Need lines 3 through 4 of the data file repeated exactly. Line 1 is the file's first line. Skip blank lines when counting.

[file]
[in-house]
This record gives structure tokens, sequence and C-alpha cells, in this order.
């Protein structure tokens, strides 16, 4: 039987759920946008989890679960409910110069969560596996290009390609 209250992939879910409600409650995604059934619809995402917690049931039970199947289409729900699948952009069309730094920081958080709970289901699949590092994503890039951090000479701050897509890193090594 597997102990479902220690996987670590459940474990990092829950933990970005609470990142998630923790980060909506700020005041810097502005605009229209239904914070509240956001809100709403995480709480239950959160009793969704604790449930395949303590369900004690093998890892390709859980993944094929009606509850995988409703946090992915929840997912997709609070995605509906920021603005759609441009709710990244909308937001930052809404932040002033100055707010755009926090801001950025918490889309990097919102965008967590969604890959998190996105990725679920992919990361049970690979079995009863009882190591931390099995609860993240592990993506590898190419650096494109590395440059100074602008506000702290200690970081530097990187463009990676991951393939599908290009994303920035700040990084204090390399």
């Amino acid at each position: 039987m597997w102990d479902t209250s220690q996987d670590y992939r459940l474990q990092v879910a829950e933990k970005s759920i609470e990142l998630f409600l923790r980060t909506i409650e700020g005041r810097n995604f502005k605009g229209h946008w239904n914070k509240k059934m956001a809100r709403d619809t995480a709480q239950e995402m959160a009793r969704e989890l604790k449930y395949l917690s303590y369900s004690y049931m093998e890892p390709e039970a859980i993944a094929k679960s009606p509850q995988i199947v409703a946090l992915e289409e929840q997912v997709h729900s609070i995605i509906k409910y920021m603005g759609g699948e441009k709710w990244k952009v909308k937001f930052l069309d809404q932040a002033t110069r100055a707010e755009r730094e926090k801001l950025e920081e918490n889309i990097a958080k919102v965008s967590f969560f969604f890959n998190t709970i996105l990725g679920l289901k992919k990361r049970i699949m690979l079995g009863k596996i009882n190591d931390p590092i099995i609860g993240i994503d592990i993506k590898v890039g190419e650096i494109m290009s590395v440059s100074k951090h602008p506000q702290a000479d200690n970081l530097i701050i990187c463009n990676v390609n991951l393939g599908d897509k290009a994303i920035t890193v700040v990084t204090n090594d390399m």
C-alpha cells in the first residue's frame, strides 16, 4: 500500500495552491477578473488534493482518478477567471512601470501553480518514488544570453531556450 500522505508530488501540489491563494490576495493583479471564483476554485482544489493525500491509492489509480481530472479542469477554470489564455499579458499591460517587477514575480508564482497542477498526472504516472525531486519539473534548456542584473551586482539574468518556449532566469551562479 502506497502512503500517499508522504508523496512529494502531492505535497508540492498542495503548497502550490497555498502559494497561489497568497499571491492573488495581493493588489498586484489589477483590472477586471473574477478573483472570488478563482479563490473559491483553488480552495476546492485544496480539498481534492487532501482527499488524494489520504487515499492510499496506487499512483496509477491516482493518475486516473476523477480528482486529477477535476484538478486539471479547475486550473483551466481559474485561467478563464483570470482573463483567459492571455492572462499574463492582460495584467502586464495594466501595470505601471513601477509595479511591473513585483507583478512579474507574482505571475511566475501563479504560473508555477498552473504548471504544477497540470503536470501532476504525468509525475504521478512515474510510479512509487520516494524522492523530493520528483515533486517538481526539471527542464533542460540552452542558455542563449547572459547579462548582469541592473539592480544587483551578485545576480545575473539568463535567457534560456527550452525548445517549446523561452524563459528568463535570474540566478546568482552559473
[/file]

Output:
């Protein structure tokens, strides 16, 4: 039987759920946008989890679960409910110069969560596996290009390609 209250992939879910409600409650995604059934619809995402917690049931039970199947289409729900699948952009069309730094920081958080709970289901699949590092994503890039951090000479701050897509890193090594 597997102990479902220690996987670590459940474990990092829950933990970005609470990142998630923790980060909506700020005041810097502005605009229209239904914070509240956001809100709403995480709480239950959160009793969704604790449930395949303590369900004690093998890892390709859980993944094929009606509850995988409703946090992915929840997912997709609070995605509906920021603005759609441009709710990244909308937001930052809404932040002033100055707010755009926090801001950025918490889309990097919102965008967590969604890959998190996105990725679920992919990361049970690979079995009863009882190591931390099995609860993240592990993506590898190419650096494109590395440059100074602008506000702290200690970081530097990187463009990676991951393939599908290009994303920035700040990084204090390399």
């Amino acid at each position: 039987m597997w102990d479902t209250s220690q996987d670590y992939r459940l474990q990092v879910a829950e933990k970005s759920i609470e990142l998630f409600l923790r980060t909506i409650e700020g005041r810097n995604f502005k605009g229209h946008w239904n914070k509240k059934m956001a809100r709403d619809t995480a709480q239950e995402m959160a009793r969704e989890l604790k449930y395949l917690s303590y369900s004690y049931m093998e890892p390709e039970a859980i993944a094929k679960s009606p509850q995988i199947v409703a946090l992915e289409e929840q997912v997709h729900s609070i995605i509906k409910y920021m603005g759609g699948e441009k709710w990244k952009v909308k937001f930052l069309d809404q932040a002033t110069r100055a707010e755009r730094e926090k801001l950025e920081e918490n889309i990097a958080k919102v965008s967590f969560f969604f890959n998190t709970i996105l990725g679920l289901k992919k990361r049970i699949m690979l079995g009863k596996i009882n190591d931390p590092i099995i609860g993240i994503d592990i993506k590898v890039g190419e650096i494109m290009s590395v440059s100074k951090h602008p506000q702290a000479d200690n970081l530097i701050i990187c463009n990676v390609n991951l393939g599908d897509k290009a994303i920035t890193v700040v990084t204090n090594d390399m």